There also seems to be a lot of confusion as to why David would wantonly infect Holloway with the chemical found in the ritual chamber. I believe he was ordered to do so by Peter Weyland (Guy Pearce), who is seeking the fountain of youth. (It could also be that David, who’s disdain for humans is made clear, simply wanted to see what would happen.) The chemical didn’t react to David because he is inorganic, of course.
What happened to the Engineers seen running in the hologram recording? I think they were running from crew members that had been infected by the chemical. A small group managed to quarantine themselves (the closing door decapitated one of them). The stuff is clearly some kind of biological weapon, and one of the characters even says they weren’t stupid enough to test it on their home planet. One of the murals in the ritual chamber depicts a xenomorph, suggesting the Engineers knew what they were dealing with.
Why does the geologist return as a superhuman zombie after the worm attack? It doesn’t seem to be the same reaction as Holloway’s, so I think the geologist was being controlled by the worm-like parasite, not by the chemical. Something similar to worms that infect ants and slugs, which somehow manage to drive them to climb to the tops of leaves where they are easily spotted and consumed by birds (allowing the parasite to continue its life-cycle).
Others laughed at the musical flute used by one of the Engineers. I thought this was kind of cool. It had a mythical quality to it, and it seemed to be that Engineer’s way of authenticating his identity to the ship’s computer. Perhaps the system normally uses voice recognition or some other audio code? Besides, it is entirely possible that music and instruments were handed down to humans from the Engineers in our distant past.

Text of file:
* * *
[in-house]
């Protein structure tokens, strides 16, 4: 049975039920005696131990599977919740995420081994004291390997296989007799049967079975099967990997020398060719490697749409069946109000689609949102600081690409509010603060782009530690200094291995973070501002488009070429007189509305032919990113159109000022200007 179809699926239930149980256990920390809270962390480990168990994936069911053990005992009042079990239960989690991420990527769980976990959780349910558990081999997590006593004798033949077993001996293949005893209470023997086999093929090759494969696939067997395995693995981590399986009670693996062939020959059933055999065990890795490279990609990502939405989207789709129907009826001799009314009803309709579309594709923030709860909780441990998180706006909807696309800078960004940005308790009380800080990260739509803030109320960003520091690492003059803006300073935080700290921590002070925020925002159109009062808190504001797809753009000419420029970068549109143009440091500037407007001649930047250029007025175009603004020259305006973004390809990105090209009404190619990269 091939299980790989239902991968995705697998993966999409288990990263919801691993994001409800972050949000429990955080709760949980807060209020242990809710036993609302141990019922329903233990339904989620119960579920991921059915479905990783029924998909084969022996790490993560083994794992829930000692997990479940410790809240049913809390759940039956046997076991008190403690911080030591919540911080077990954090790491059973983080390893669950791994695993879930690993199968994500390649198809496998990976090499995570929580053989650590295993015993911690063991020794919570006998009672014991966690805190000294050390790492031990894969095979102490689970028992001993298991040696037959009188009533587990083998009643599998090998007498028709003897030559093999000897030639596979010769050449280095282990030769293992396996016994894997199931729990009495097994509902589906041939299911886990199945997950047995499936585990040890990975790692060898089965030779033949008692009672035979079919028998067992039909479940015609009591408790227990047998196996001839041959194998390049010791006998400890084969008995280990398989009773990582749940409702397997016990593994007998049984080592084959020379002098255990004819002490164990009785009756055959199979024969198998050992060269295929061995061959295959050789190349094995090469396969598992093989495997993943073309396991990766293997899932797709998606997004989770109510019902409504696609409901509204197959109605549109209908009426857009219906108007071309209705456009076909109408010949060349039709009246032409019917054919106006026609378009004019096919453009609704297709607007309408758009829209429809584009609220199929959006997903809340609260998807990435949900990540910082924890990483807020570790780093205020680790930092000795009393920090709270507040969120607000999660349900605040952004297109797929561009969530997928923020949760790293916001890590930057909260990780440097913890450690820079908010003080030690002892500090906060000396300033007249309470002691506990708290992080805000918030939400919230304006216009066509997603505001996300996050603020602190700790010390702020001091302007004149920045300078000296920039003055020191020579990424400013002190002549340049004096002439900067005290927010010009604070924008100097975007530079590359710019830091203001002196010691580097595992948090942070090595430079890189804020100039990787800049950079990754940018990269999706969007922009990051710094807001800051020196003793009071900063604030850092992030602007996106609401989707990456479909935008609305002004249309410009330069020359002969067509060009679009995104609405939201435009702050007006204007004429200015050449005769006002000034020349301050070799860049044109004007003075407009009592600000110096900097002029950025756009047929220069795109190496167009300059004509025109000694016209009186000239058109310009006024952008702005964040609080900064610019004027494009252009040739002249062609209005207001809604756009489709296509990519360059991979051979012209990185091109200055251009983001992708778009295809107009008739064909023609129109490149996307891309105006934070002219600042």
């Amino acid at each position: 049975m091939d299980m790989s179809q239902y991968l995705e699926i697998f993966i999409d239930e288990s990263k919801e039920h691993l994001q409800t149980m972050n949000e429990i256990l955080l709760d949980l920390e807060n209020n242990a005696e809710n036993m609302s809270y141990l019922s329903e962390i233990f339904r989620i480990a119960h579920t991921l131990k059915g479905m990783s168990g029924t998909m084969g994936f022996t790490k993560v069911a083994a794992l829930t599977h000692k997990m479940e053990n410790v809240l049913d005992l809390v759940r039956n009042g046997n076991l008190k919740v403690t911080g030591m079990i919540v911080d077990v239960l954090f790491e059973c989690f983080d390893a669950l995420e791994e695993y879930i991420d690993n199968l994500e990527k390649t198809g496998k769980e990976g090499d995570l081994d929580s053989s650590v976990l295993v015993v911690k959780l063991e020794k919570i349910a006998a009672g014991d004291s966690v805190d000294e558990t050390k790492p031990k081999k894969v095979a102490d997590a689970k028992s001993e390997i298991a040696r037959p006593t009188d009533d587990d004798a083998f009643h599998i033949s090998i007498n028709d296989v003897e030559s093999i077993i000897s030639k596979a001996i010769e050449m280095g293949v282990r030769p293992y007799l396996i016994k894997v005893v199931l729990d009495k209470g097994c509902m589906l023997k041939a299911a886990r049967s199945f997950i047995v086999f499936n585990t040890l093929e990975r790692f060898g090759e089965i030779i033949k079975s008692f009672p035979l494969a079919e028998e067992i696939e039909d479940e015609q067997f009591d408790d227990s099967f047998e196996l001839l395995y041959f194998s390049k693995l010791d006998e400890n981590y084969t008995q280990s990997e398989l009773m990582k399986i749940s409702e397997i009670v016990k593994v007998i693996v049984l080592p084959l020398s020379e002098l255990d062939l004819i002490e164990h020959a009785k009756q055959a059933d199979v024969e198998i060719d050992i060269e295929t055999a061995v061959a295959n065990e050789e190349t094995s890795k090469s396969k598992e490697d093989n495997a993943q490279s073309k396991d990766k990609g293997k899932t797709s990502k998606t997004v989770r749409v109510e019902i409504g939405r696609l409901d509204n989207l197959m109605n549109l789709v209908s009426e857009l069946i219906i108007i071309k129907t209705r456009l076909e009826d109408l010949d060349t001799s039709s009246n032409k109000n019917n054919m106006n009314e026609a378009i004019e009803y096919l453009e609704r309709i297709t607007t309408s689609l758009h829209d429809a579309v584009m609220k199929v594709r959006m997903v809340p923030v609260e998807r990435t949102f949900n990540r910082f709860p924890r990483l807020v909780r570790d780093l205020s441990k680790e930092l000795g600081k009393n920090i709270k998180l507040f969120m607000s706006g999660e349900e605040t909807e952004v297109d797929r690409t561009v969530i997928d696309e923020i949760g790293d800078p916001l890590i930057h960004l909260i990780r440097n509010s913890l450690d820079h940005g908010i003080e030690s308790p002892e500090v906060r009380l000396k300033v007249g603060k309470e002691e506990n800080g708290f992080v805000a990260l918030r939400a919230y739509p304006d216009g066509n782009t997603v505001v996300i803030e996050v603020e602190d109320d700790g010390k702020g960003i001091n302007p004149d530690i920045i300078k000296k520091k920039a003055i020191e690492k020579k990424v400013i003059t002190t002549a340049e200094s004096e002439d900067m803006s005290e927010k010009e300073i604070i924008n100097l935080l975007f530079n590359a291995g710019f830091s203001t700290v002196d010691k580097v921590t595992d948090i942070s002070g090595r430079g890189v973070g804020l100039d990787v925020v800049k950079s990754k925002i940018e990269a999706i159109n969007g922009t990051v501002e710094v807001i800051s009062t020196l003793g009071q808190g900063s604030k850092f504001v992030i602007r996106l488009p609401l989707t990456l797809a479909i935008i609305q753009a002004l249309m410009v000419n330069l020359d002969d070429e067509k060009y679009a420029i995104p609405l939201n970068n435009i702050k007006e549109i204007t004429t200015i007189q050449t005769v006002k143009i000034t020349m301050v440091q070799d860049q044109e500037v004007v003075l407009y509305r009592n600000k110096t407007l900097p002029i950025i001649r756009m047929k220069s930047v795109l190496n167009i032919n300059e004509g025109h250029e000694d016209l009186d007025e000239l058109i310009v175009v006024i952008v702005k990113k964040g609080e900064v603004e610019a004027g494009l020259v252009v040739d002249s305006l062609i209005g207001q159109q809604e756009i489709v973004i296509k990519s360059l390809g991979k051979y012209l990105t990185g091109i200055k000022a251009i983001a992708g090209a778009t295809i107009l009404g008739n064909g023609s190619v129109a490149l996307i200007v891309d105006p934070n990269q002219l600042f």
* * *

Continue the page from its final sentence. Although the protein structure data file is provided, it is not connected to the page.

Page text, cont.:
In the main deck, another hologram shows that they intended to deploy their biological weapon to destroy the life they had seeded on Earth. When the only surviving Engineer awakens, and realizes that during his slumber the earthlings have managed to reach them in outer space, it desperately tries to complete its mission. That is why it lashes out at them and tries to take off immediately. Since the Engineer’s head was carbon dated to 2,000 years ago, this suggests their mission has something to do with the emergence of Christianity (for more on the religious and mythological symbolism in the film, read this analysis). One wonders if perhaps, now that Scott is over the hill, he is beginning to think more about life after death?
Anyway, that’s my take on things.
Feel free to leave your own theories in the comments!